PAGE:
6. 6. Technical Bulletin Frequently Asked Questions Q 1. Is it true they still use alcohol (isopropyl alcohol) Below pH = 4, calcium carbonate, used in at fairly high levels in European pressrooms? many of our paper coatings, can dissolve. The A problem is aggravated as the pH gets lower The answer is “yes” but this is changing. and can be worsened by certain fountain Environmental, health and safety regulations solution components. forced North American pressrooms to find Q alternatives to alcohol many years ago. 4. If calcium carbonate were dissolved into the Europe has been slow in adopting these fountain solution, would the pH begin to rise? changes primarily because the use of alcohol A in the fountain solution was extremely helpful, Yes, if the fountain solution were not “buffered.” and the regulatory climate did not discourage On the other hand, if the fountain solution were its use. Again, this is changing. buffered, the calcium carbonate contamination would not increase the pH of the solution Q 2. I’ve been told to make sure the conductivity unless the absorption capacity of the buffer of my etch stays between 1500 – 2000. were reached. As discussed earlier, the A Is this correct? buffering agent serves to keep the pH fairly constant in the presence of contaminants. No. As explained earlier, there is no magic value for the conductivity reading. Different etches, Q 5. I haven’t heard that there are any problems in being used at their proper levels, can give Europe, where they have been running high different conductivity readings. The conductivity carbonate coating for many years. Why is this? reading is only to be used to ensure that the A proper concentration of etch is present. In order European fountain solutions tend to run around to do this, you need to have a calibration curve, pH = 5, as opposed to North American fountain showing the conductivity versus concentration, solutions which run closer to, and sometimes prepared for each etch and dilution water com- below, pH = 4. Why the difference? Most often bination. The pH is still important, however. cited is the use of alcohol in European press- rooms, but this explanation is not universally Q 3. What happens if the pH of the fountain solution agreed upon. For example, hard water is often is too low? found in Europe and even recommended by A some authorities. The same concentration of In the case of sheetfed printing inks that etch in hard water will have a higher pH than undergo a chemical reaction as they dry, an in deionized water. excessively low pH (< 3.5) can interfere with the chemical reaction and prevent ink drying. 6
  7. 7. Glatfelter 2005 Frequently Asked Questions (continued) Q Q 6. You mentioned there were other fountain 7. Does it matter what the pH and conductivity of solutions that were not acidic. Can you tell the water is that I’m using to make my press- me more about them? ready fountain solution? A AIn the late 1960s, early 1970s, it was discovered Yes and no. Conductivity readings are pretty that alkaline fountain solutions, similar in chemical much additive. For example, suppose a composition to detergents, worked well in non- particular fountain solution, mixed at the ratio heat web operations, primarily newspapers. They of one ounce per gallon with deionized water, were much more cost-effective than conventional which has a conductivity of zero, gives a reading acidic solutions and had the added benefit that of 2,000. If the same dilution had taken place the printing plates did not need to be wiped with with water that itself had a conductivity reading a gum arabic solution during press shutdowns. of 500, then this solution would read 2,500 on They were used much like their acid counterparts. our meter. Thus, when making a calibration Evolutions in their formulation also allowed them curve (conductivity versus ounces/gallon), be to be sold in dry form. The user could add the sure to read the conductivity of the diluting water. dry form to a predetermined amount of water Water quality, and potentially conductivity and in “super concentrate” form, dilute 10 gallons readings, can change during the course of the to make 55 gallons of the standard concentrate. year, depending on local water supply systems. These latter versions afforded appreciable freight Be sure to check the conductivity/pH of the savings to the user. water periodically to ensure that the calibration pH neutral solutions also appeared and enjoyed curve remains accurate. limited success in the newspaper production The pH of the diluting water is usually not too industry. The popularity of neutral solutions grew important. If it is between pH = 6 to 8, then so that today they are extensively used in the chemistry of the fountain solution tends newspaper production whereas alkaline solution to overwhelm and dominate the properties usage has diminished. However, there appears of the solution. However, it is good practice to be renewed interest in alkaline solutions to measure the pH and conductivity of the because of their resistance to bacteria growth solution when preparing the calibration curve, compared to their neutral counterparts. just in case. 7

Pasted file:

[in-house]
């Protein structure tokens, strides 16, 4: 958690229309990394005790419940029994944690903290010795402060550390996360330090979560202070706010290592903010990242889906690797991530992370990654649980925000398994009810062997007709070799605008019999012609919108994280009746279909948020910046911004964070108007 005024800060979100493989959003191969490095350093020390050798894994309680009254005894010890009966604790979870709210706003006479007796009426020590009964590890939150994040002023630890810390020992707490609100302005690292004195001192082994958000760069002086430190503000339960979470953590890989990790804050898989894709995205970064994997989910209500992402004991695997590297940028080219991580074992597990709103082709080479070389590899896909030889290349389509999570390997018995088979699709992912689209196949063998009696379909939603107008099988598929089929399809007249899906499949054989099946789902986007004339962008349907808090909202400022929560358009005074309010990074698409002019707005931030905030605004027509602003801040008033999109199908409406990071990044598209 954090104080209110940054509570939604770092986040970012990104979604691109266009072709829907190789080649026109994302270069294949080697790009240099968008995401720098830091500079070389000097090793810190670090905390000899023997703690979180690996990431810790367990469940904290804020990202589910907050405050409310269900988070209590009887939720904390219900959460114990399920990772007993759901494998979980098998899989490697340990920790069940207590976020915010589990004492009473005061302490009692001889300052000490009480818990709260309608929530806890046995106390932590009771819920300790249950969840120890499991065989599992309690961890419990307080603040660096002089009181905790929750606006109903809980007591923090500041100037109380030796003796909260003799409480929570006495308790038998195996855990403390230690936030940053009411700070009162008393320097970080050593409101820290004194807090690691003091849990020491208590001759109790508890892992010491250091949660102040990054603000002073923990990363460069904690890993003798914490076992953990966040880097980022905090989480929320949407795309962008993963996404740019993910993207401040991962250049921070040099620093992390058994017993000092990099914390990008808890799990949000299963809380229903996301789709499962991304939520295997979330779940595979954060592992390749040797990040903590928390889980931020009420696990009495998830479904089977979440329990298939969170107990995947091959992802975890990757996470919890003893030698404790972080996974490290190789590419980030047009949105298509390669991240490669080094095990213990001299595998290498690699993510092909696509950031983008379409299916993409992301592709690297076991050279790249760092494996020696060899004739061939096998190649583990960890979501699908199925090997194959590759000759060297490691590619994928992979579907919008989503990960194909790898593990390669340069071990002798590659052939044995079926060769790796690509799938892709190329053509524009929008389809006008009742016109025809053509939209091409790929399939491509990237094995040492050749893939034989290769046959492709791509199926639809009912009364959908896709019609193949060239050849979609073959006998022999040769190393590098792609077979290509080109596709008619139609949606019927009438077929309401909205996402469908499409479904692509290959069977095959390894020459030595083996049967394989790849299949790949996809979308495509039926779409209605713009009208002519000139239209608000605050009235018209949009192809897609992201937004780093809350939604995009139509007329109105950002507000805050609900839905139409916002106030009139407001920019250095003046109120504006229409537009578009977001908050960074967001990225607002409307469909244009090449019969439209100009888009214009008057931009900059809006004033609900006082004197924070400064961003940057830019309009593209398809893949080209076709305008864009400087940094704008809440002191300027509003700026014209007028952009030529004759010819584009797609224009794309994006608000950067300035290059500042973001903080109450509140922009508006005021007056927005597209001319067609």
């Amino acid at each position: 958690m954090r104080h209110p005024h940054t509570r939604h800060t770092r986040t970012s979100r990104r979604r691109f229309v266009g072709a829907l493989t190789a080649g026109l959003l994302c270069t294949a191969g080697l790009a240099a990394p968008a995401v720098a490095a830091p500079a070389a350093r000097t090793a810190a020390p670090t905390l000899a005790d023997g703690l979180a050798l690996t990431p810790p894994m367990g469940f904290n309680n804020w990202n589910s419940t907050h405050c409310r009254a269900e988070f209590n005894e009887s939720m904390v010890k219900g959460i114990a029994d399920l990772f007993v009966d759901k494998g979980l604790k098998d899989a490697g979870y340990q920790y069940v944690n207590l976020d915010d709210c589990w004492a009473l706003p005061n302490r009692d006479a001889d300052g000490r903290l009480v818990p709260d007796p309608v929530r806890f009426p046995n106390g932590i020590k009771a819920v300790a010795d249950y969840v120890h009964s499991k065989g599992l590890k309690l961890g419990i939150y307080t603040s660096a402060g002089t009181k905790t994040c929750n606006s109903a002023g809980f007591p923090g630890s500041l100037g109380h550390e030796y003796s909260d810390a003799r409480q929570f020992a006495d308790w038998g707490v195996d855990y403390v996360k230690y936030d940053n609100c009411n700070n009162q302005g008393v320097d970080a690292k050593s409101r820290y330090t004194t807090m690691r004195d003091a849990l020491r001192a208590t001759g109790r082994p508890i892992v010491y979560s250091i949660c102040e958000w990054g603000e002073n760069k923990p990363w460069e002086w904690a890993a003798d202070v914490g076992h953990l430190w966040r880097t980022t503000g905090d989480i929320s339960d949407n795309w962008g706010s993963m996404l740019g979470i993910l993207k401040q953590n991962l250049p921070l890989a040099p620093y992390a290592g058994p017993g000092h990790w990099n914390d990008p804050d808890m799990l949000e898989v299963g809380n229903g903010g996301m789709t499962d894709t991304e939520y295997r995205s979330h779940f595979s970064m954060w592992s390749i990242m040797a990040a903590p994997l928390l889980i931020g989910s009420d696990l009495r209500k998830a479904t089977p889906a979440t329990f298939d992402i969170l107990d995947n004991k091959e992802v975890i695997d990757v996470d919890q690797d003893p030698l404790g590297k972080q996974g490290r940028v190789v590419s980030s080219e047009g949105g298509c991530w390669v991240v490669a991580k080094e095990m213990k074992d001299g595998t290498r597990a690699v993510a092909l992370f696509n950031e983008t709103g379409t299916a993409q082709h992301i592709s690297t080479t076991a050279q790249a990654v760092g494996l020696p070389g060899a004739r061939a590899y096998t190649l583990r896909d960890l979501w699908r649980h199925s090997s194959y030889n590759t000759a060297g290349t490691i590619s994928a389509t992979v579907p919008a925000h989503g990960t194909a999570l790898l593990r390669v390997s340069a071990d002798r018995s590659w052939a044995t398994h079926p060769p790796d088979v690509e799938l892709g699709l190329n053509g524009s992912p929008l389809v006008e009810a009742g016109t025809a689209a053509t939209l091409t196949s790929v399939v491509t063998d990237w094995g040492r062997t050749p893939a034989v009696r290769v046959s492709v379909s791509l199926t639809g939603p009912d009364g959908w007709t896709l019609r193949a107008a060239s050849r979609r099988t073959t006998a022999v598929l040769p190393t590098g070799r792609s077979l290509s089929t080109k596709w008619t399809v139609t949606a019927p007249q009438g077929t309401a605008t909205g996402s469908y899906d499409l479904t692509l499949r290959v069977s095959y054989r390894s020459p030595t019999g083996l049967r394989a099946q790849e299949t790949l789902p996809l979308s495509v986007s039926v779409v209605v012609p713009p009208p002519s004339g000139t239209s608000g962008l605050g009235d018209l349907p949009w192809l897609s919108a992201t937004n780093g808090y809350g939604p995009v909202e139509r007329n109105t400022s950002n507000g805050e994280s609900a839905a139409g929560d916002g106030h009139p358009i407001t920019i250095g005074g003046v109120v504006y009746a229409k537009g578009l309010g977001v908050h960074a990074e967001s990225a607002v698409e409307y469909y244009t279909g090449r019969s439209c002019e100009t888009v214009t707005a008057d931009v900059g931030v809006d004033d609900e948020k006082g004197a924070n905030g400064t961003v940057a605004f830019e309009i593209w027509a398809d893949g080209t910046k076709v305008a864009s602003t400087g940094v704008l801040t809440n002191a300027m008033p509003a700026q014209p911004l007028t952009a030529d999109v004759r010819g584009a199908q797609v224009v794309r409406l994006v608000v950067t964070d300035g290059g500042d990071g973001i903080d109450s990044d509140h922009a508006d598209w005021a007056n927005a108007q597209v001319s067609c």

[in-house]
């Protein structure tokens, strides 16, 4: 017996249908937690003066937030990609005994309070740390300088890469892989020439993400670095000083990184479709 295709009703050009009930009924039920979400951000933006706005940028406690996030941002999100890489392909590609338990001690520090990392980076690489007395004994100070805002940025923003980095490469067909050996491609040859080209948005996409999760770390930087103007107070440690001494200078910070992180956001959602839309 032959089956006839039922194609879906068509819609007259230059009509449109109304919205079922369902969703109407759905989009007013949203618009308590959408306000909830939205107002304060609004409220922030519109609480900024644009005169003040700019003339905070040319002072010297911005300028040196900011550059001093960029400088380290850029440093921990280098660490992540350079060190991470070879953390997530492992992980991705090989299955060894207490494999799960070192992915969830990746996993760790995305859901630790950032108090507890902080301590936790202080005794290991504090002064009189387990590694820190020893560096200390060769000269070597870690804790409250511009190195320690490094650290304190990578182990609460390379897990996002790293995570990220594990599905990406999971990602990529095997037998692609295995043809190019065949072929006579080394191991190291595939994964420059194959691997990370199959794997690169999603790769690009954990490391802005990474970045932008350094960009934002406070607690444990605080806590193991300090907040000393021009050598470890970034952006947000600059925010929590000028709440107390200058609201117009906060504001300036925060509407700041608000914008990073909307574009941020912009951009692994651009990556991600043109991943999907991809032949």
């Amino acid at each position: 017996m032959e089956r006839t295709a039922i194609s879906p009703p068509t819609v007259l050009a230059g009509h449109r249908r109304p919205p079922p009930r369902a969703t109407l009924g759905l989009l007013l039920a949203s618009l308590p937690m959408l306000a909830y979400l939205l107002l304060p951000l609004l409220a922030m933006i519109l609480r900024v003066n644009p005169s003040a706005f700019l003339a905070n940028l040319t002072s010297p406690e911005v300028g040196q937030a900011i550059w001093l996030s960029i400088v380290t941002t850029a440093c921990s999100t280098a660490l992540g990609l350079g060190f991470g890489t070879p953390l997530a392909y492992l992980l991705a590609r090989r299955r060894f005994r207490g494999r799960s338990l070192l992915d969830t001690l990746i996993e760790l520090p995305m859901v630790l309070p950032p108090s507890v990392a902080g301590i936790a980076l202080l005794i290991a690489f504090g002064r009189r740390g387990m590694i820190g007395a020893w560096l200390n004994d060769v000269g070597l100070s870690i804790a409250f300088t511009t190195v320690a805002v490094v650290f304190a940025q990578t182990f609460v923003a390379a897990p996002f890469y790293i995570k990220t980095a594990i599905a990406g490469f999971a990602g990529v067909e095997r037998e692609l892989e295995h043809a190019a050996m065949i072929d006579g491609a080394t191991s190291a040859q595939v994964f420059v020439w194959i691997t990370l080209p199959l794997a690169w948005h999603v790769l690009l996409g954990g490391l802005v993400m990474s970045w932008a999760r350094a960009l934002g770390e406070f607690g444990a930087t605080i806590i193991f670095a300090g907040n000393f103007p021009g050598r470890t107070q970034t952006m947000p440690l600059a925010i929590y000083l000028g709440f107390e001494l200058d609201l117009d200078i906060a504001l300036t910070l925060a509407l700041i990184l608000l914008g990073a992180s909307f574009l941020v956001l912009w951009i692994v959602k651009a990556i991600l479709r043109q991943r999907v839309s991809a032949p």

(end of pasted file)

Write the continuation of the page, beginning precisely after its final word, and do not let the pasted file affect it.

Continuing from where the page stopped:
8. 8. Technical Bulletin Frequently Asked Questions (continued) 8. Should I be using tap water or treated water 9. If I need to treat my water, what method should Q to mix my fountain solution? I use? A softener, a deionizer, or a reverse Q osmosis unit? Not surprisingly, it depends. The water chemistry A of most urban water systems is sufficiently stable A softener removes the hardness minerals, A that it can be used “as is.” Other areas of the calcium and magnesium, from the water country experience fluctuations, sometimes daily, and replaces them with common salt. This often seasonally, in water quality, and this could is considered only a partial solution to water upset the chemistry of the fountain solution and problems and is not generally recommended perhaps the ink-water balance on press. or found in the majority of press/plate rooms. Keep in mind that these variations in water Deionizers and reverse osmosis units remove chemistry can also have an impact on all minerals, but the reverse osmosis (RO) units plate processing. have the advantage of removing some organic contaminants as well. Maintenance of RO units is generally simpler although their initial cost is often higher than deionizers. RO appears to be the method of choice in most plate/press rooms. For more information, contact: Glatfelter 353 South Paint Street Chillicothe, Ohio 45601 TFS_Carbonless@glatfelter.com Technical Bulletin Issue 2005-1 First published May 2002. Revised February 2004. Glatfelter 2005 NP034 Rev. 05/05 8